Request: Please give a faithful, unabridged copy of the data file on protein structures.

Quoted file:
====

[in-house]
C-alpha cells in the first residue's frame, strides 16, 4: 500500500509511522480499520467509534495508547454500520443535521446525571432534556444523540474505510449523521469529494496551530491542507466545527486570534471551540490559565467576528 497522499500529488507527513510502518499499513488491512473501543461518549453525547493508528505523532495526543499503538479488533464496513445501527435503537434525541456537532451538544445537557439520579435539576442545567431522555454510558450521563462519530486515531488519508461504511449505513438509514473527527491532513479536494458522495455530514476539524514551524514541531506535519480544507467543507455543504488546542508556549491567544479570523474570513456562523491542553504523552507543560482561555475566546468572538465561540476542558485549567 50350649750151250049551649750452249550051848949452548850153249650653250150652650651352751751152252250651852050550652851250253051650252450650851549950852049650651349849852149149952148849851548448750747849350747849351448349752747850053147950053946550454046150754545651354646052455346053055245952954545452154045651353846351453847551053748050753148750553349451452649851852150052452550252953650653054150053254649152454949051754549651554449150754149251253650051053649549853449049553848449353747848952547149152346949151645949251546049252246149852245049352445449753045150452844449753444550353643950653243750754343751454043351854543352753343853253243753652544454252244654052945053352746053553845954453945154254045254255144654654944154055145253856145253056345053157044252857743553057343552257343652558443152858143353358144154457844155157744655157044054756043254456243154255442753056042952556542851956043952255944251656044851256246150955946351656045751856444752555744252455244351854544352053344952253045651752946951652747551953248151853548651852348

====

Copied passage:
[in-house]
C-alpha cells in the first residue's frame, strides 16, 4: 500500500509511522480499520467509534495508547454500520443535521446525571432534556444523540474505510449523521469529494496551530491542507466545527486570534471551540490559565467576528 497522499500529488507527513510502518499499513488491512473501543461518549453525547493508528505523532495526543499503538479488533464496513445501527435503537434525541456537532451538544445537557439520579435539576442545567431522555454510558450521563462519530486515531488519508461504511449505513438509514473527527491532513479536494458522495455530514476539524514551524514541531506535519480544507467543507455543504488546542508556549491567544479570523474570513456562523491542553504523552507543560482561555475566546468572538465561540476542558485549567 50350649750151250049551649750452249550051848949452548850153249650653250150652650651352751751152252250651852050550652851250253051650252450650851549950852049650651349849852149149952148849851548448750747849350747849351448349752747850053147950053946550454046150754545651354646052455346053055245952954545452154045651353846351453847551053748050753148750553349451452649851852150052452550252953650653054150053254649152454949051754549651554449150754149251253650051053649549853449049553848449353747848952547149152346949151645949251546049252246149852245049352445449753045150452844449753444550353643950653243750754343751454043351854543352753343853253243753652544454252244654052945053352746053553845954453945154254045254255144654654944154055145253856145253056345053157044252857743553057343552257343652558443152858143353358144154457844155157744655157044054756043254456243154255442753056042952556542851956043952255944251656044851256246150955946351656045751856444752555744252455244351854544352053344952253045651752946951652747551953248151853548651852348